An inability (or reduced ability) to empathize is not the same as an inability to love. Love is a powerful feeling for another person, often defying logic.
The Rosie Project by Graeme Simsion
304 pages, Simon and Schuster, October 2013
When I start hearing that a book is AMAZING and LIFE-CHANGING and OMG YES NOW YOU MUST READ THIS I almost always tune out. I like to stumble upon books. I often feel that books get built up too much, and then they can’t be anything but a disappointment.
Sometimes, however, I am pleasantly surprised. I like pleasant surprises. I think life hinges on them.
Don Tillman is a professor of genetics. He has trouble getting along in social situations, although he’s brilliant, scientifically. He wants a wife, and realizes he can apply his scientific skills toward getting one: he creates a questionnaire covering everything he wants in a partner and proceeds in giving it to women (or taking it for them under tables while they’re on dates.) Enter Rosie: she’s completely incompatible in almost every way, so Don writes her off as a potential partner. Only love’s not really able to be contained in a lab or on a spreadsheet or in a questionnaire, is it?
I fell in love with these people. Don, with his rigid rules and structures and schedules and inability to understand feelings or emotions; Rosie, with her fiery personality and fierce need to know (know what? hell, everything – Rosie’s amazing); Don’s friend Daphne, slowly losing her past; Rosie’s stepfather Phil, unable to communicate with his daughter. I rooted for Don. I cheered for Rosie. I laughed and I cringed and yelled “Good grief, Don, NO” and there were a number of places where I cried some very unflattering tears.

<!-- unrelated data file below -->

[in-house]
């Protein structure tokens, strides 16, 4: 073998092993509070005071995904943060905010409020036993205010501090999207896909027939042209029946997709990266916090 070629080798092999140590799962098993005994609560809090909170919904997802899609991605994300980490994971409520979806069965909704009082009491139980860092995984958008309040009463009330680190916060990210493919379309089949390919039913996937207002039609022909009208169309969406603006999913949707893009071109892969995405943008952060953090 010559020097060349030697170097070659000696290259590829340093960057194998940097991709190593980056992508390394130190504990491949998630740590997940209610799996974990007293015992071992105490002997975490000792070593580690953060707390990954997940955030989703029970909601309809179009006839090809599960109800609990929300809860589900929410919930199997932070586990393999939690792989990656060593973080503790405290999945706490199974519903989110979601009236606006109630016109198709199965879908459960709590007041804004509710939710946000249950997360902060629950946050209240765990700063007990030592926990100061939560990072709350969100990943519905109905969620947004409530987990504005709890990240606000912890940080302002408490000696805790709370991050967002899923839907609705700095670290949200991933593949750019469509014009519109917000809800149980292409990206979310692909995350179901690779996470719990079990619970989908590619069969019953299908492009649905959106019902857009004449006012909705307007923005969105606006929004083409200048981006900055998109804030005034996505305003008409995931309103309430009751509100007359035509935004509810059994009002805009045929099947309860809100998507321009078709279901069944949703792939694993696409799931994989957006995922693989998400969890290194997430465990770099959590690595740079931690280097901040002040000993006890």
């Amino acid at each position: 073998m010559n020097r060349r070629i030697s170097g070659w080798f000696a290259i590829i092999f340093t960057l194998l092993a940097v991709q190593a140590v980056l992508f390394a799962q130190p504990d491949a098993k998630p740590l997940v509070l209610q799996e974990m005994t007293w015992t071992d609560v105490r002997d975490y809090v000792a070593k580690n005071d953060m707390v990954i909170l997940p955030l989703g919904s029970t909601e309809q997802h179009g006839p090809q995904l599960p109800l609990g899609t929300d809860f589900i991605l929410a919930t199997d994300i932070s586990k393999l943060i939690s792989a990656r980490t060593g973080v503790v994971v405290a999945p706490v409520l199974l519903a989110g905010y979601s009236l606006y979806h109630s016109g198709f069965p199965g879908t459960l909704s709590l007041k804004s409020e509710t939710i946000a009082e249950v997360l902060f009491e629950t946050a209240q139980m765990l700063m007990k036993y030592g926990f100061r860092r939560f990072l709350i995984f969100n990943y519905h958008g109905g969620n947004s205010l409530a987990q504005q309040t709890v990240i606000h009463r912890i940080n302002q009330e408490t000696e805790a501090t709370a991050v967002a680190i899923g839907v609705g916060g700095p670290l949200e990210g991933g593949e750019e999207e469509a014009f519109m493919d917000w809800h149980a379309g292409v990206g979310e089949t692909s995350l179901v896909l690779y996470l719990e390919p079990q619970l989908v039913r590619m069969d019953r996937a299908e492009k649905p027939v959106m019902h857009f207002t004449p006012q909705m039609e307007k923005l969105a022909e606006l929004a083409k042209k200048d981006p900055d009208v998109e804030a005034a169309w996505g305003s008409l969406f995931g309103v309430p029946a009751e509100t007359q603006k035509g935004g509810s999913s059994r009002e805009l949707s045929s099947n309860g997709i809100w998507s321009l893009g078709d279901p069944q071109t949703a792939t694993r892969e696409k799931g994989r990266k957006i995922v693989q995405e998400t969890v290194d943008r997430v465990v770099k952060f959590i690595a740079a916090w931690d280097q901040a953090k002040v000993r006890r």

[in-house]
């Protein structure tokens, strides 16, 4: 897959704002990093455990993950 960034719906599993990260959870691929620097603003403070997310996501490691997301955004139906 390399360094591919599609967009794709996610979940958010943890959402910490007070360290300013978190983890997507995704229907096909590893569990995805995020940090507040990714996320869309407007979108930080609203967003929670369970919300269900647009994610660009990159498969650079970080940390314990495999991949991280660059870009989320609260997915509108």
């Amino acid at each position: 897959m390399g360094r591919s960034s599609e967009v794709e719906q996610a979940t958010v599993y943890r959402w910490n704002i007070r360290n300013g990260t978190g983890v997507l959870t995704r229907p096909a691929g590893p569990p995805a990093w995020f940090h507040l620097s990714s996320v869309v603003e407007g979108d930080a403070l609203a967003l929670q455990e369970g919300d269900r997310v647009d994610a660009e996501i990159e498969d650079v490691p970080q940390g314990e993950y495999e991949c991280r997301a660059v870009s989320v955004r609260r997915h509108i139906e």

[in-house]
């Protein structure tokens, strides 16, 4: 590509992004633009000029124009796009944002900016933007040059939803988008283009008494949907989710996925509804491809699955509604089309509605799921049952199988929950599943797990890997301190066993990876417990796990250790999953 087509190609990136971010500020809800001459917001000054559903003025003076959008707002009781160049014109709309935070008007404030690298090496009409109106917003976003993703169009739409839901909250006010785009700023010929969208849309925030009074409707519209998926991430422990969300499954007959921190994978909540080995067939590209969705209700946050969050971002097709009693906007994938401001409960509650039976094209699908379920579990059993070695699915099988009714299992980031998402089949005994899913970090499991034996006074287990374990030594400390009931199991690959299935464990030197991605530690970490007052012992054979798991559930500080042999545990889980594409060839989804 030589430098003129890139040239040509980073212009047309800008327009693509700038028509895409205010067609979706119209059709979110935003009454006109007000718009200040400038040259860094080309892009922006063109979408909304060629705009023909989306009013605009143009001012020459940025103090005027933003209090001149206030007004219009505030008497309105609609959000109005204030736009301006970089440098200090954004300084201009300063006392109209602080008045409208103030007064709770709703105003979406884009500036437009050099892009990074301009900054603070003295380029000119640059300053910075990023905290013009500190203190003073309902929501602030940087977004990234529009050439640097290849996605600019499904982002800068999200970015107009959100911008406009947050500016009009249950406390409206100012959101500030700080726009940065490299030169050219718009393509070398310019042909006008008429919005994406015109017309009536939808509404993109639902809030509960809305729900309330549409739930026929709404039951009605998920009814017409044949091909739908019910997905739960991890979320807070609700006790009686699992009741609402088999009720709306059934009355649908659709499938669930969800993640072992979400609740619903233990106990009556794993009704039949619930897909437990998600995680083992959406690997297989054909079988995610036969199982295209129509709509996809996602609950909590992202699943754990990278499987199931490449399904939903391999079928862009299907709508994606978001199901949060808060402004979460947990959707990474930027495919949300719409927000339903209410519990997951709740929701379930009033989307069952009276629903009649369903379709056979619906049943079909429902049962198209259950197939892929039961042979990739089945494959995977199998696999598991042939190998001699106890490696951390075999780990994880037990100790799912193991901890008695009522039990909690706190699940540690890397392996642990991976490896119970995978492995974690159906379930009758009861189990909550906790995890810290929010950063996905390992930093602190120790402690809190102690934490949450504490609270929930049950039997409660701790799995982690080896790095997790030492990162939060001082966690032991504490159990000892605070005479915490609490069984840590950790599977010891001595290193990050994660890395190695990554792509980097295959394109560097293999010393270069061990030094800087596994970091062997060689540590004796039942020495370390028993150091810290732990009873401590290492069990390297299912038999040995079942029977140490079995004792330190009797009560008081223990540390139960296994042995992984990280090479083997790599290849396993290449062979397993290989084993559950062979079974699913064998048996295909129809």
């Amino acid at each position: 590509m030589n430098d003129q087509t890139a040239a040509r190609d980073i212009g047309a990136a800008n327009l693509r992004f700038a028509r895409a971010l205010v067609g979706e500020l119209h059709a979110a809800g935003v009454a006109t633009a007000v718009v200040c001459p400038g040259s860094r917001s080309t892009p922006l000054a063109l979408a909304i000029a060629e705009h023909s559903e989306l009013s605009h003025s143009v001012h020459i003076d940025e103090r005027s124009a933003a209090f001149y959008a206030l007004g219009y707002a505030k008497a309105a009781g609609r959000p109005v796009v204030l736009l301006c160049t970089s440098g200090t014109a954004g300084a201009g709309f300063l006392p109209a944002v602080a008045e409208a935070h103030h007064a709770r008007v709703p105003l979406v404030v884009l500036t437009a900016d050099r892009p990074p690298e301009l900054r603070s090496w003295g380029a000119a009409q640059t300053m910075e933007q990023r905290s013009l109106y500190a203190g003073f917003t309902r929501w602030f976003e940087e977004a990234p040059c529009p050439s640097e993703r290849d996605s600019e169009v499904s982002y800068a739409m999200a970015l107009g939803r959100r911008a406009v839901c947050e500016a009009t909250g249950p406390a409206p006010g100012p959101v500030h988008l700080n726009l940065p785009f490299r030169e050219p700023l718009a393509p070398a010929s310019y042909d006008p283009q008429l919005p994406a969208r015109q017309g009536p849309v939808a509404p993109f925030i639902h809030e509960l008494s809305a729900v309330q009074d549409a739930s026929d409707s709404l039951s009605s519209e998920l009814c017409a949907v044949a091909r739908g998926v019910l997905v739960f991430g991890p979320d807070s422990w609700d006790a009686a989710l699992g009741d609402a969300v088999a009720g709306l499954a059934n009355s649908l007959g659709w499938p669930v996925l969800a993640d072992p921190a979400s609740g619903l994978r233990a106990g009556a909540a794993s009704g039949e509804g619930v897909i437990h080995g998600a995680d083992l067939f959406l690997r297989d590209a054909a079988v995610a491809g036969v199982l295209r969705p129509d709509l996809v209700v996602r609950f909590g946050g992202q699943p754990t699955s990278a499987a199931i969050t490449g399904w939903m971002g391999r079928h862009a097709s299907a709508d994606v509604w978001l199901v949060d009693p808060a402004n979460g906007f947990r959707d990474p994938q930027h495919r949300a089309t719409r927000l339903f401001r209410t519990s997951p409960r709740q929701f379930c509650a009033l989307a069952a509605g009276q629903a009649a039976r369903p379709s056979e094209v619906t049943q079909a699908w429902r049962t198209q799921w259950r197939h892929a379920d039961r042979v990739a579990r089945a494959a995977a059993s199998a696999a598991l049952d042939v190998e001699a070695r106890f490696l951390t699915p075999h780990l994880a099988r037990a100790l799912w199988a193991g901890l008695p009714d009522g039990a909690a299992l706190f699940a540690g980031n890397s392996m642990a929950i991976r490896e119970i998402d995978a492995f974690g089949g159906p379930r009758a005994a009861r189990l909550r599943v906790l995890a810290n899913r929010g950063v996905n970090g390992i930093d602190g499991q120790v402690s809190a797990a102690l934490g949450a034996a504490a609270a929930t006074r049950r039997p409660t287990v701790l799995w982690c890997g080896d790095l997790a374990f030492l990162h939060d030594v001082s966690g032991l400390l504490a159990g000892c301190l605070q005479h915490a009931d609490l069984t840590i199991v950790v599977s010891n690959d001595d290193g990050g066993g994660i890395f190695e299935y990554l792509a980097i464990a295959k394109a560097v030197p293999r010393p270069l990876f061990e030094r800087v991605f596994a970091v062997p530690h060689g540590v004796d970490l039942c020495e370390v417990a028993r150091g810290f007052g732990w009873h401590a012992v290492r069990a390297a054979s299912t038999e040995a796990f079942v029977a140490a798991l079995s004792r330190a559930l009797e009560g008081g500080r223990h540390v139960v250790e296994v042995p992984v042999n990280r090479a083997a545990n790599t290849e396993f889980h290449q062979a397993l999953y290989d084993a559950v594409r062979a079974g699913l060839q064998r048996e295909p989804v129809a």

It’s not a stupid book. It raises some interesting questions. How much of love is science, and chemistry, and how much is that magic and that mystery you can’t put a finger on? Can you pigeonhole love like this? Does it just happen? Can you stop it once it does? Can you plan for it? We all think we have answers about this, based on past experience, and the stories of our friends, but it’s new every time, isn’t it? It’s different for all of us. So how will it be when it comes for you? And will you recognize it, or let it get away from you?
But is this high art? Did I learn huge truths and was my mind stretched and did I come away thinking I’d read an award-winning tome answering all the mysteries life had to offer?
Oh, hell, no. This is most definitely one step up from Nicholas Sparks. I’m laboring under no preconceptions.
But it’s happy, and it’s true, and it leaves you with that really good feeling in your chest, that you got to share some time with these people and they left you better for it.
I love things like that. Almost as much as I love pleasant surprises.
At some point, you’re going to want to read something like this. Something that makes you laugh and cry and cheer a little. Grab it. Go meet Don and Rosie. Go learn a little about love and science and the magic of New York City and marriage and friendship and family. Go, go, go.